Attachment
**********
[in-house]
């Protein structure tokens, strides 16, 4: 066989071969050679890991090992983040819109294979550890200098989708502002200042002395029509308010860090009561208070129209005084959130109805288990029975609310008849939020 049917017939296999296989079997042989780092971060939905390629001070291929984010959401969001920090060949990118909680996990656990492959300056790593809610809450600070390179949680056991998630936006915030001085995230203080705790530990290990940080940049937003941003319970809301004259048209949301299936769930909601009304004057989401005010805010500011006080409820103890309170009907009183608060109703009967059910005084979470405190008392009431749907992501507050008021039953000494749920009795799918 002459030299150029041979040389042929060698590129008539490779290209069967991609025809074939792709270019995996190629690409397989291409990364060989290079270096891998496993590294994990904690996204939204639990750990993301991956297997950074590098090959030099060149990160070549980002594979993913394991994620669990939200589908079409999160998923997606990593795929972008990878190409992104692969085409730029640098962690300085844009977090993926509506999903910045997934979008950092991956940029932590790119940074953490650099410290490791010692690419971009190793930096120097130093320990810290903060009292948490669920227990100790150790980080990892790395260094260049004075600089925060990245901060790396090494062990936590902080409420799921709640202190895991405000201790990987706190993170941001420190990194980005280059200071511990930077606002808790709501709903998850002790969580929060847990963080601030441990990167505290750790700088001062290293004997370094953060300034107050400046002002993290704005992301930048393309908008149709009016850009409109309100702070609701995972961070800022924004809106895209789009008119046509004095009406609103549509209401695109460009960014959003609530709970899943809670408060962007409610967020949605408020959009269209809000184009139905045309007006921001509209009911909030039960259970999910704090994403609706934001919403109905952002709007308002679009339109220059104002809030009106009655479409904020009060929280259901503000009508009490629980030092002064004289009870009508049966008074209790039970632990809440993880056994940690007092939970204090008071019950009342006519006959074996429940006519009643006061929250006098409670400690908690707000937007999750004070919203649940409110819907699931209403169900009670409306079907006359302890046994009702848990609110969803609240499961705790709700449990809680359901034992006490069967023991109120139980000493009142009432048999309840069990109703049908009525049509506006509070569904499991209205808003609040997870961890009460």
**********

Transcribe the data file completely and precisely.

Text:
[in-house]
């Protein structure tokens, strides 16, 4: 066989071969050679890991090992983040819109294979550890200098989708502002200042002395029509308010860090009561208070129209005084959130109805288990029975609310008849939020 049917017939296999296989079997042989780092971060939905390629001070291929984010959401969001920090060949990118909680996990656990492959300056790593809610809450600070390179949680056991998630936006915030001085995230203080705790530990290990940080940049937003941003319970809301004259048209949301299936769930909601009304004057989401005010805010500011006080409820103890309170009907009183608060109703009967059910005084979470405190008392009431749907992501507050008021039953000494749920009795799918 002459030299150029041979040389042929060698590129008539490779290209069967991609025809074939792709270019995996190629690409397989291409990364060989290079270096891998496993590294994990904690996204939204639990750990993301991956297997950074590098090959030099060149990160070549980002594979993913394991994620669990939200589908079409999160998923997606990593795929972008990878190409992104692969085409730029640098962690300085844009977090993926509506999903910045997934979008950092991956940029932590790119940074953490650099410290490791010692690419971009190793930096120097130093320990810290903060009292948490669920227990100790150790980080990892790395260094260049004075600089925060990245901060790396090494062990936590902080409420799921709640202190895991405000201790990987706190993170941001420190990194980005280059200071511990930077606002808790709501709903998850002790969580929060847990963080601030441990990167505290750790700088001062290293004997370094953060300034107050400046002002993290704005992301930048393309908008149709009016850009409109309100702070609701995972961070800022924004809106895209789009008119046509004095009406609103549509209401695109460009960014959003609530709970899943809670408060962007409610967020949605408020959009269209809000184009139905045309007006921001509209009911909030039960259970999910704090994403609706934001919403109905952002709007308002679009339109220059104002809030009106009655479409904020009060929280259901503000009508009490629980030092002064004289009870009508049966008074209790039970632990809440993880056994940690007092939970204090008071019950009342006519006959074996429940006519009643006061929250006098409670400690908690707000937007999750004070919203649940409110819907699931209403169900009670409306079907006359302890046994009702848990609110969803609240499961705790709700449990809680359901034992006490069967023991109120139980000493009142009432048999309840069990109703049908009525049509506006509070569904499991209205808003609040997870961890009460």